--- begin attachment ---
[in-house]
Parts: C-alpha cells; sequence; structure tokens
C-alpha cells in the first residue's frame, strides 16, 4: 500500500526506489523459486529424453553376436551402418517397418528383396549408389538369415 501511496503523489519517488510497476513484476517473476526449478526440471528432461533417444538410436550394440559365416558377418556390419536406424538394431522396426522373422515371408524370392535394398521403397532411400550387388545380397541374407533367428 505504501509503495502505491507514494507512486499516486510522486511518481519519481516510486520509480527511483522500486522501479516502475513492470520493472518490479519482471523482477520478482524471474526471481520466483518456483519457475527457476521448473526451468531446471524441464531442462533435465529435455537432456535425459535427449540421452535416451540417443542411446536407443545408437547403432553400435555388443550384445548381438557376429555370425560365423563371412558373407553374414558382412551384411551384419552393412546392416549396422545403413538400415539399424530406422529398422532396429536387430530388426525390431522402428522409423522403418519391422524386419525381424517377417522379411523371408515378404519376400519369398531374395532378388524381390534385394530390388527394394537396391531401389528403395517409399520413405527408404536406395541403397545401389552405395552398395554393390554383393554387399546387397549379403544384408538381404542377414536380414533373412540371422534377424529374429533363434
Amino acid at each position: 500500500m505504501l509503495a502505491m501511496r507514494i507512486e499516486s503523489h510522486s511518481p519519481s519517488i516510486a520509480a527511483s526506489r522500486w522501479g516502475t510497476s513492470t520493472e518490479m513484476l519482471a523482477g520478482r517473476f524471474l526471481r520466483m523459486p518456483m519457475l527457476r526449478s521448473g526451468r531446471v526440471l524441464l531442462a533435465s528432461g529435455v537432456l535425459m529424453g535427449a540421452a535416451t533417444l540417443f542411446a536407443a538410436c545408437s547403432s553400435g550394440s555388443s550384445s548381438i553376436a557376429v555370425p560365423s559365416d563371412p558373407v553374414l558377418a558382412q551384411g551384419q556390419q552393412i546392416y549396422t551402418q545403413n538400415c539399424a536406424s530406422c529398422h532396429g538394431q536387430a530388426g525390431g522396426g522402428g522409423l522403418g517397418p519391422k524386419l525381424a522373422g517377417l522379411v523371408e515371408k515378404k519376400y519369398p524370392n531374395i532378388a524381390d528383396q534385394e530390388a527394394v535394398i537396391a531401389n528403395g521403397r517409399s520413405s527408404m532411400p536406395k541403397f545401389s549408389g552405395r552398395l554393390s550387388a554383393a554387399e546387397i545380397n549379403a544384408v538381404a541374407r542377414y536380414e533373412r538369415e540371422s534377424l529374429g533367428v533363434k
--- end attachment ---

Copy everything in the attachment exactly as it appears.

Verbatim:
[in-house]
Parts: C-alpha cells; sequence; structure tokens
C-alpha cells in the first residue's frame, strides 16, 4: 500500500526506489523459486529424453553376436551402418517397418528383396549408389538369415 501511496503523489519517488510497476513484476517473476526449478526440471528432461533417444538410436550394440559365416558377418556390419536406424538394431522396426522373422515371408524370392535394398521403397532411400550387388545380397541374407533367428 505504501509503495502505491507514494507512486499516486510522486511518481519519481516510486520509480527511483522500486522501479516502475513492470520493472518490479519482471523482477520478482524471474526471481520466483518456483519457475527457476521448473526451468531446471524441464531442462533435465529435455537432456535425459535427449540421452535416451540417443542411446536407443545408437547403432553400435555388443550384445548381438557376429555370425560365423563371412558373407553374414558382412551384411551384419552393412546392416549396422545403413538400415539399424530406422529398422532396429536387430530388426525390431522402428522409423522403418519391422524386419525381424517377417522379411523371408515378404519376400519369398531374395532378388524381390534385394530390388527394394537396391531401389528403395517409399520413405527408404536406395541403397545401389552405395552398395554393390554383393554387399546387397549379403544384408538381404542377414536380414533373412540371422534377424529374429533363434
Amino acid at each position: 500500500m505504501l509503495a502505491m501511496r507514494i507512486e499516486s503523489h510522486s511518481p519519481s519517488i516510486a520509480a527511483s526506489r522500486w522501479g516502475t510497476s513492470t520493472e518490479m513484476l519482471a523482477g520478482r517473476f524471474l526471481r520466483m523459486p518456483m519457475l527457476r526449478s521448473g526451468r531446471v526440471l524441464l531442462a533435465s528432461g529435455v537432456l535425459m529424453g535427449a540421452a535416451t533417444l540417443f542411446a536407443a538410436c545408437s547403432s553400435g550394440s555388443s550384445s548381438i553376436a557376429v555370425p560365423s559365416d563371412p558373407v553374414l558377418a558382412q551384411g551384419q556390419q552393412i546392416y549396422t551402418q545403413n538400415c539399424a536406424s530406422c529398422h532396429g538394431q536387430a530388426g525390431g522396426g522402428g522409423l522403418g517397418p519391422k524386419l525381424a522373422g517377417l522379411v523371408e515371408k515378404k519376400y519369398p524370392n531374395i532378388a524381390d528383396q534385394e530390388a527394394v535394398i537396391a531401389n528403395g521403397r517409399s520413405s527408404m532411400p536406395k541403397f545401389s549408389g552405395r552398395l554393390s550387388a554383393a554387399e546387397i545380397n549379403a544384408v538381404a541374407r542377414y536380414e533373412r538369415e540371422s534377424l529374429g533367428v533363434k